Tesco is one of the biggest companies in the UK, and you can tell because there are Tescos everywhere - be they Express, Metro, Regular or Extra. If rumours are to be believed, though, there may be a fifth kind of Tesco hitting the streets. A discount version designed to compete with the likes of Aldi and Lidl.
Tesco Express might be nice and convenient, but it's not exactly helpful that it's more expensive than the big supermarkets - something made worse by the fact the stock is almost exclusively the more expensive famous brands. Plus with the rise in popularity of discount chains after the last recession, you can understand why bigger supermarkets might be concerned.
So it makes sense when industry insiders say that Tesco will be launching a new discount chain in 60 locations as early as September. Apparently the chain may be called 'Jack's' rather than Tesco Something, noticed after someone within Tesco tried to register a retail trademark under that name. While that seems a little bit random, it's likely named after Tesco founder Jack Cohen. The supermarket is also advertising for new staff for a different branch of the company, which is described as operating separately from Tesco proper. it also confirmed that a Tesco metro in St Helens will be reopening under a new name.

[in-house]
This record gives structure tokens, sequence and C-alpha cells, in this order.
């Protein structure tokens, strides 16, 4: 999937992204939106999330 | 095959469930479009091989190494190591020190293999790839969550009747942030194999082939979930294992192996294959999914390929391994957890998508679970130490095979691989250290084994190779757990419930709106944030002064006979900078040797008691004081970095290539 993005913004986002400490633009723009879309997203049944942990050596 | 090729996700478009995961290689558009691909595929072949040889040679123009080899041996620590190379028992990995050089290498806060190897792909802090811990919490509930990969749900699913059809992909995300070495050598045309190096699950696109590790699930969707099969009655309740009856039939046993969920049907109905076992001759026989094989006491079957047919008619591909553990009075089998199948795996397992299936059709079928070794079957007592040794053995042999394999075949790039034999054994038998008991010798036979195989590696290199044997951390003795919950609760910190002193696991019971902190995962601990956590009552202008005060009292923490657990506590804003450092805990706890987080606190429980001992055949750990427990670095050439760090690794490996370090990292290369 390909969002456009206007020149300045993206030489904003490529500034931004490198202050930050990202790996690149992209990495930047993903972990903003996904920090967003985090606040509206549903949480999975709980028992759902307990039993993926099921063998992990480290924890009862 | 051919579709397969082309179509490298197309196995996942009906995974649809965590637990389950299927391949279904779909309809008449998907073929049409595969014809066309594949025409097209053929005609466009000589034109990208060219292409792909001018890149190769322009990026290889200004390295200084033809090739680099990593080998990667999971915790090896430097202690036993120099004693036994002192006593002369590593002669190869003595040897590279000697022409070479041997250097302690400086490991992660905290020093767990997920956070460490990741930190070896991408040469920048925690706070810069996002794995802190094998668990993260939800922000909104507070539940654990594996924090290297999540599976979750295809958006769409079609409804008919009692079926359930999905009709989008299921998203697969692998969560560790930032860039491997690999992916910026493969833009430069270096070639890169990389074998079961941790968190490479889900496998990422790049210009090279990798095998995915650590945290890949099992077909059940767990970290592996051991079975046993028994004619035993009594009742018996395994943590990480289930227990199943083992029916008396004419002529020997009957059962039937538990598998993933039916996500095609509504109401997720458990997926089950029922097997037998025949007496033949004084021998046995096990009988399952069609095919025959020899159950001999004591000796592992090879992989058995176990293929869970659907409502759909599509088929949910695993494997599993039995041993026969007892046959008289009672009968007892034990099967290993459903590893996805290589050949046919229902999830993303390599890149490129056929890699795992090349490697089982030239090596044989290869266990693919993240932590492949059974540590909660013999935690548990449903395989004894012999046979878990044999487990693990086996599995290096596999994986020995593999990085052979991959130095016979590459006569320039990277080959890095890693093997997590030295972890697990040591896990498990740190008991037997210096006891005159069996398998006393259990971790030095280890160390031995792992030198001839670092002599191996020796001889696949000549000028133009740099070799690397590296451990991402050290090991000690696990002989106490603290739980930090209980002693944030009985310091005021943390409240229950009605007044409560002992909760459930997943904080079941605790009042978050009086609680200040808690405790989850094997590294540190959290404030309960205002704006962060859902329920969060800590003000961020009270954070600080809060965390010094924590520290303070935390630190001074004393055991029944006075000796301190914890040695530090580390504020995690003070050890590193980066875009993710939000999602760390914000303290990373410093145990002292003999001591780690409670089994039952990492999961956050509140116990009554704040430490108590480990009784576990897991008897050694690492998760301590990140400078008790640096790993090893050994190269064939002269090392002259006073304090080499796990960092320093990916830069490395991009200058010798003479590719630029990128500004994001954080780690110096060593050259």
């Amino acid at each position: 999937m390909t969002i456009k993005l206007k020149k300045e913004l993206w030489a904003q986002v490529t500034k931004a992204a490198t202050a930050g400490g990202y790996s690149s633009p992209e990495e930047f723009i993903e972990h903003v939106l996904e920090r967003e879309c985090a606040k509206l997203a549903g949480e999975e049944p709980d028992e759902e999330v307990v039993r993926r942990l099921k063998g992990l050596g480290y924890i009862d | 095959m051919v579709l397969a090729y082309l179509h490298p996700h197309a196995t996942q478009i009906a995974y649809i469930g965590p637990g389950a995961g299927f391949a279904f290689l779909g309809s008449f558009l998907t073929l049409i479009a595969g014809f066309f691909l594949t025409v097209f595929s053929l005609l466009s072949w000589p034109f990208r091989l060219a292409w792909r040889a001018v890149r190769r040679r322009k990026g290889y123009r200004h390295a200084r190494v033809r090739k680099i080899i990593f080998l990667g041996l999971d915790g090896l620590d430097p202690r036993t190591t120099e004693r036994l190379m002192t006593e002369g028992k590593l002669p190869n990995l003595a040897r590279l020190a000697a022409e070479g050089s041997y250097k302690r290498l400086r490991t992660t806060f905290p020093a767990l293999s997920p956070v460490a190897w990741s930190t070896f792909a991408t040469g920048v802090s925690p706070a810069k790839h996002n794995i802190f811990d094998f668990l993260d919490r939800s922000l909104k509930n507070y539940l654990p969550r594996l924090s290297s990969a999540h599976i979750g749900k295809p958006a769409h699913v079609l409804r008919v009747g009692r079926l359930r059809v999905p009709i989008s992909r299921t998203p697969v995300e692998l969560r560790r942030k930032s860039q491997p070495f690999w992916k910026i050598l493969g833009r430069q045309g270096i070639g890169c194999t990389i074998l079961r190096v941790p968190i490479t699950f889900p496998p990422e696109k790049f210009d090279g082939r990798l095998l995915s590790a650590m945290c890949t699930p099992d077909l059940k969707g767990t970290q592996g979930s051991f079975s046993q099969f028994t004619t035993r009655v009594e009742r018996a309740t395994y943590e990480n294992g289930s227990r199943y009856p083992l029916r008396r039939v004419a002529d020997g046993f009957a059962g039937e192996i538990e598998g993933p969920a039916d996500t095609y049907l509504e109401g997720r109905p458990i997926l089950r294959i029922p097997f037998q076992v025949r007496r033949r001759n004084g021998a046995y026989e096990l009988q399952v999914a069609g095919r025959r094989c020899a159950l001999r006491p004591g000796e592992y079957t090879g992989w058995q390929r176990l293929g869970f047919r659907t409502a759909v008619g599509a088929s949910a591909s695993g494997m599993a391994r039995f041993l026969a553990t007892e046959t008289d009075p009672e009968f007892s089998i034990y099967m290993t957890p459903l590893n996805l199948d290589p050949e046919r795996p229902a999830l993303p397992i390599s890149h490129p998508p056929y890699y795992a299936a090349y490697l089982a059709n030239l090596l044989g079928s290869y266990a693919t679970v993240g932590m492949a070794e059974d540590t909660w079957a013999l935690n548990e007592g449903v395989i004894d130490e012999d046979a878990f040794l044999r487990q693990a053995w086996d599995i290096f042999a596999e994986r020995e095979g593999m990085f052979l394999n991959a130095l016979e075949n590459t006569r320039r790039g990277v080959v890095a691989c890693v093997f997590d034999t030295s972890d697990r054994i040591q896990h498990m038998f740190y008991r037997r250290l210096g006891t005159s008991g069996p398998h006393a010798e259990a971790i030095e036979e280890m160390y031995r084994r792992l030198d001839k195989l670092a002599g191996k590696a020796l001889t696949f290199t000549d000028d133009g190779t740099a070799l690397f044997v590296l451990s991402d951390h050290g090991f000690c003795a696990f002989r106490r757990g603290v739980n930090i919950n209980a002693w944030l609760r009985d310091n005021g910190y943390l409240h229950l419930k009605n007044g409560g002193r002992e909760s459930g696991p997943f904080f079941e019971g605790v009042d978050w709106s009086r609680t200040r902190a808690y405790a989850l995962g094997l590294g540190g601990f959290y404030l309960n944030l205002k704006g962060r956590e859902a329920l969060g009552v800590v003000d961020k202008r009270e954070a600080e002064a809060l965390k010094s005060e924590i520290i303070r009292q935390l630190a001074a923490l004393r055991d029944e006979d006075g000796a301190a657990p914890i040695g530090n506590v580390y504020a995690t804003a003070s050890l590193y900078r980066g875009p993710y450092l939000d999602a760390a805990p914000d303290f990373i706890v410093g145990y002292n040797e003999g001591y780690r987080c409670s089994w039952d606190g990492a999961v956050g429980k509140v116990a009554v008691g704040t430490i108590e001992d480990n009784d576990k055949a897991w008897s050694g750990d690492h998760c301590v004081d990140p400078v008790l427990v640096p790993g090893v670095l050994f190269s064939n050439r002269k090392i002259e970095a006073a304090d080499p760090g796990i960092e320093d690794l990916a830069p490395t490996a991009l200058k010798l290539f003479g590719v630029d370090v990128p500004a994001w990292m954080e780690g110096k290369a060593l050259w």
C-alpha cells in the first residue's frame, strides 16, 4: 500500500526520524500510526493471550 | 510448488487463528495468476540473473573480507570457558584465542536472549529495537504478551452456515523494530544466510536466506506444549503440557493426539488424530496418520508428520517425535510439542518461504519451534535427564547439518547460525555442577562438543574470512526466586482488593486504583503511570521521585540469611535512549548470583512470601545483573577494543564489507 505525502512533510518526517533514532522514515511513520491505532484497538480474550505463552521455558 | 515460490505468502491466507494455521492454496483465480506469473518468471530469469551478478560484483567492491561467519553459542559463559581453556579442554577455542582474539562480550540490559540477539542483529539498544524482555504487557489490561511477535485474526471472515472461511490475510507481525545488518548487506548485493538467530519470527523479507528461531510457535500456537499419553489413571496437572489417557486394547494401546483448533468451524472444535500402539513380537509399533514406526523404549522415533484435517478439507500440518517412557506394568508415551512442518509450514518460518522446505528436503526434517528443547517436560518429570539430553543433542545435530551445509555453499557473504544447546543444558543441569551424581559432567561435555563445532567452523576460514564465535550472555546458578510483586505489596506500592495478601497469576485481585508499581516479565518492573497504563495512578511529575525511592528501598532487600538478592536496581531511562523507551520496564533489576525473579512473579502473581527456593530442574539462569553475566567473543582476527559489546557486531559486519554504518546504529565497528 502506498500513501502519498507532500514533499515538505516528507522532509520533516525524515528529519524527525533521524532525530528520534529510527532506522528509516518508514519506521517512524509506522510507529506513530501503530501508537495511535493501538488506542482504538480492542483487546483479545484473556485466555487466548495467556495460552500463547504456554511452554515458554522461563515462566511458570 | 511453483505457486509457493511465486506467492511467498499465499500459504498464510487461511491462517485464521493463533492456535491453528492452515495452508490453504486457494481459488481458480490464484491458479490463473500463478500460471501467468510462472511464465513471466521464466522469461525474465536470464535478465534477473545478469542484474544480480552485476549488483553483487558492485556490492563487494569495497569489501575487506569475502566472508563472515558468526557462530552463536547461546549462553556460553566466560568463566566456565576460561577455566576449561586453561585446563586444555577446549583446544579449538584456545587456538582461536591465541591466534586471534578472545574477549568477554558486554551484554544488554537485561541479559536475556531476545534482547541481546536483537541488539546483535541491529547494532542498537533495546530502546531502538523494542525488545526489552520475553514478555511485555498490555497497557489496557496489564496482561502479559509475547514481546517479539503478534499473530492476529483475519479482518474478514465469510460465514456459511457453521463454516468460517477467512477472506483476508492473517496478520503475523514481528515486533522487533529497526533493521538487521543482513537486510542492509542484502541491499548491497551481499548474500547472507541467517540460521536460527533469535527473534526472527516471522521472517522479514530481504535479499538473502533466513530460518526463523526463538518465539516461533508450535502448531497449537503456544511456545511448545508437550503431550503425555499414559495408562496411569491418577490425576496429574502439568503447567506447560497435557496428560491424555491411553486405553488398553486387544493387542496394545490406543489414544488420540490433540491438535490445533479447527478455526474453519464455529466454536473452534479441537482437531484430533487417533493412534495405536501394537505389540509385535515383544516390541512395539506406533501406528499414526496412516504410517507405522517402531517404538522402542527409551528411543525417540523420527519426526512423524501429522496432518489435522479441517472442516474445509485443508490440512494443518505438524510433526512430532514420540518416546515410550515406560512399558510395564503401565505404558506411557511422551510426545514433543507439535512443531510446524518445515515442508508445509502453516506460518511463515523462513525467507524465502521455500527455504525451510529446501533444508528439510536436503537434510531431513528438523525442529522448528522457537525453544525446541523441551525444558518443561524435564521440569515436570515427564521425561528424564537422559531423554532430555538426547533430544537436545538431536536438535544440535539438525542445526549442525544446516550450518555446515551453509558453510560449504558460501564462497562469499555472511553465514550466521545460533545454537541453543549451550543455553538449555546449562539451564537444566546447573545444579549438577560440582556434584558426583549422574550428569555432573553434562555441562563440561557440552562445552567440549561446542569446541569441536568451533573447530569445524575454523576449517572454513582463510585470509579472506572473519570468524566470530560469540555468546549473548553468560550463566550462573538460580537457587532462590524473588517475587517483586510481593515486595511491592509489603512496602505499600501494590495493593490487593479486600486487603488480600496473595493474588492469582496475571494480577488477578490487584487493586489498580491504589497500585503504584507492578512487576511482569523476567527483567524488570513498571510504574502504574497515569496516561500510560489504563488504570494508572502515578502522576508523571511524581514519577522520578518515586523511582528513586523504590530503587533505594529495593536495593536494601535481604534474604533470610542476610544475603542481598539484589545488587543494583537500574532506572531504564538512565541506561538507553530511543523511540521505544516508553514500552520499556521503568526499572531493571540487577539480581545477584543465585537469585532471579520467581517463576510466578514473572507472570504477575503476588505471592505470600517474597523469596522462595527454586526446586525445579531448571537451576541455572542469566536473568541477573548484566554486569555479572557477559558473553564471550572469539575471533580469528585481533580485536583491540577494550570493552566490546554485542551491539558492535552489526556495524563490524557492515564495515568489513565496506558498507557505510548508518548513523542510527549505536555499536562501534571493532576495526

This isn't the first time a supermarket has tried to enter the discount business. Remember Netto? Following the sale of all their existing stores to Asda, they relaunched in the UK as part of a partnership between Sainsbury's and the Danish chain in 2014. But they ended up closing the 16 stores after two years. Tesco Similarly tried out the 'Victor Value' brand in the '80s, but management feared it would undermine the main brand and put a stop to it after four years.
It's unclear what we might expect, but word is that the acquisition of wholesaler Booker is to play a key part - suggesting the new stores may be more akin to Costco and other warehouse-based retailers than a traditional supermarket. But if it keeps costs down I don't really care what format they take. The less we have to pay for good food, the better. [The Guardian]